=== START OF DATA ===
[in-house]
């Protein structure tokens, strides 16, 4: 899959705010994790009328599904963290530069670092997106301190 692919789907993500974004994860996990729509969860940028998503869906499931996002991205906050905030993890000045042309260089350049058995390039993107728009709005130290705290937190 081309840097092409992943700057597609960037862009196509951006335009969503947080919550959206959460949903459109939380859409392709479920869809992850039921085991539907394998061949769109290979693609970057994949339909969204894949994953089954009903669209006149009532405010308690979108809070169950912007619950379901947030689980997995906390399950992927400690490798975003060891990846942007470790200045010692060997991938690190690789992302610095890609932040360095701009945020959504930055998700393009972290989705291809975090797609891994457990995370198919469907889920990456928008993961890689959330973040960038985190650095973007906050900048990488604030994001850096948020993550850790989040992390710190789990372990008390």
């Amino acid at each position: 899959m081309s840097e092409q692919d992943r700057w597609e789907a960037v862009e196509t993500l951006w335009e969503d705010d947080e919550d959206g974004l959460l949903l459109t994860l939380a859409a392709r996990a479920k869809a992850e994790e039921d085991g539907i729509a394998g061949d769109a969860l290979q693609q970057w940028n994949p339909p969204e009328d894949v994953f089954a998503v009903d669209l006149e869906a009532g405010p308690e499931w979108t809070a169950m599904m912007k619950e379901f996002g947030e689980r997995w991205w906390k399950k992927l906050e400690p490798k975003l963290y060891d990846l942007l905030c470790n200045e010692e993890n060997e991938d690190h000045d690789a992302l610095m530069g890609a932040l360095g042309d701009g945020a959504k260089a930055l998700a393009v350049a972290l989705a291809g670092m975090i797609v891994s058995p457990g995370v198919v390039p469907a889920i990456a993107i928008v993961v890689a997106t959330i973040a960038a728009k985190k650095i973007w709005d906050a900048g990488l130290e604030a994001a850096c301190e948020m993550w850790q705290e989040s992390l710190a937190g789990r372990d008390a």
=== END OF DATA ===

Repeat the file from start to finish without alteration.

[in-house]
């Protein structure tokens, strides 16, 4: 899959705010994790009328599904963290530069670092997106301190 692919789907993500974004994860996990729509969860940028998503869906499931996002991205906050905030993890000045042309260089350049058995390039993107728009709005130290705290937190 081309840097092409992943700057597609960037862009196509951006335009969503947080919550959206959460949903459109939380859409392709479920869809992850039921085991539907394998061949769109290979693609970057994949339909969204894949994953089954009903669209006149009532405010308690979108809070169950912007619950379901947030689980997995906390399950992927400690490798975003060891990846942007470790200045010692060997991938690190690789992302610095890609932040360095701009945020959504930055998700393009972290989705291809975090797609891994457990995370198919469907889920990456928008993961890689959330973040960038985190650095973007906050900048990488604030994001850096948020993550850790989040992390710190789990372990008390």
């Amino acid at each position: 899959m081309s840097e092409q692919d992943r700057w597609e789907a960037v862009e196509t993500l951006w335009e969503d705010d947080e919550d959206g974004l959460l949903l459109t994860l939380a859409a392709r996990a479920k869809a992850e994790e039921d085991g539907i729509a394998g061949d769109a969860l290979q693609q970057w940028n994949p339909p969204e009328d894949v994953f089954a998503v009903d669209l006149e869906a009532g405010p308690e499931w979108t809070a169950m599904m912007k619950e379901f996002g947030e689980r997995w991205w906390k399950k992927l906050e400690p490798k975003l963290y060891d990846l942007l905030c470790n200045e010692e993890n060997e991938d690190h000045d690789a992302l610095m530069g890609a932040l360095g042309d701009g945020a959504k260089a930055l998700a393009v350049a972290l989705a291809g670092m975090i797609v891994s058995p457990g995370v198919v390039p469907a889920i990456a993107i928008v993961v890689a997106t959330i973040a960038a728009k985190k650095i973007w709005d906050a900048g990488l130290e604030a994001a850096c301190e948020m993550w850790q705290e989040s992390l710190a937190g789990r372990d008390a």